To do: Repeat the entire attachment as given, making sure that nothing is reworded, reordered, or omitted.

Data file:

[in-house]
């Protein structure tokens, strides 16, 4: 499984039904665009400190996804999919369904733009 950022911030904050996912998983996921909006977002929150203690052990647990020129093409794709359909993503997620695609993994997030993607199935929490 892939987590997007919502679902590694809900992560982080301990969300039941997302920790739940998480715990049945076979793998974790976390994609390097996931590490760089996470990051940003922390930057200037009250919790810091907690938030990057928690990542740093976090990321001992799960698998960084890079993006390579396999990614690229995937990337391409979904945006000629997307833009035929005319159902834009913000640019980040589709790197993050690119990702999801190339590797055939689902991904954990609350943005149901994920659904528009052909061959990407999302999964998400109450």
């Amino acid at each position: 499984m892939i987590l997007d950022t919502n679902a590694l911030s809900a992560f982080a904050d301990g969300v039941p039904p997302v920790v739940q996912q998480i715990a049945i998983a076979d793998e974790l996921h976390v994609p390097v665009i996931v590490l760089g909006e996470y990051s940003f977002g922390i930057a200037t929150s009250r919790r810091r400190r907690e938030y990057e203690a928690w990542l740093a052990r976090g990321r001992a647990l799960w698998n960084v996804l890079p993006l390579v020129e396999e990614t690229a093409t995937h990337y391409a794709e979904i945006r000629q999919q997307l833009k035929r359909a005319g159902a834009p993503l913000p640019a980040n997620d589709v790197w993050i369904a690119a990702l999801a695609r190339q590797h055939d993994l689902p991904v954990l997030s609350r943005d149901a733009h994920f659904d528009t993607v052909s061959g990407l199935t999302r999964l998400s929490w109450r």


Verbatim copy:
[in-house]
């Protein structure tokens, strides 16, 4: 499984039904665009400190996804999919369904733009 950022911030904050996912998983996921909006977002929150203690052990647990020129093409794709359909993503997620695609993994997030993607199935929490 892939987590997007919502679902590694809900992560982080301990969300039941997302920790739940998480715990049945076979793998974790976390994609390097996931590490760089996470990051940003922390930057200037009250919790810091907690938030990057928690990542740093976090990321001992799960698998960084890079993006390579396999990614690229995937990337391409979904945006000629997307833009035929005319159902834009913000640019980040589709790197993050690119990702999801190339590797055939689902991904954990609350943005149901994920659904528009052909061959990407999302999964998400109450």
């Amino acid at each position: 499984m892939i987590l997007d950022t919502n679902a590694l911030s809900a992560f982080a904050d301990g969300v039941p039904p997302v920790v739940q996912q998480i715990a049945i998983a076979d793998e974790l996921h976390v994609p390097v665009i996931v590490l760089g909006e996470y990051s940003f977002g922390i930057a200037t929150s009250r919790r810091r400190r907690e938030y990057e203690a928690w990542l740093a052990r976090g990321r001992a647990l799960w698998n960084v996804l890079p993006l390579v020129e396999e990614t690229a093409t995937h990337y391409a794709e979904i945006r000629q999919q997307l833009k035929r359909a005319g159902a834009p993503l913000p640019a980040n997620d589709v790197w993050i369904a690119a990702l999801a695609r190339q590797h055939d993994l689902p991904v954990l997030s609350r943005d149901a733009h994920f659904d528009t993607v052909s061959g990407l199935t999302r999964l998400s929490w109450r």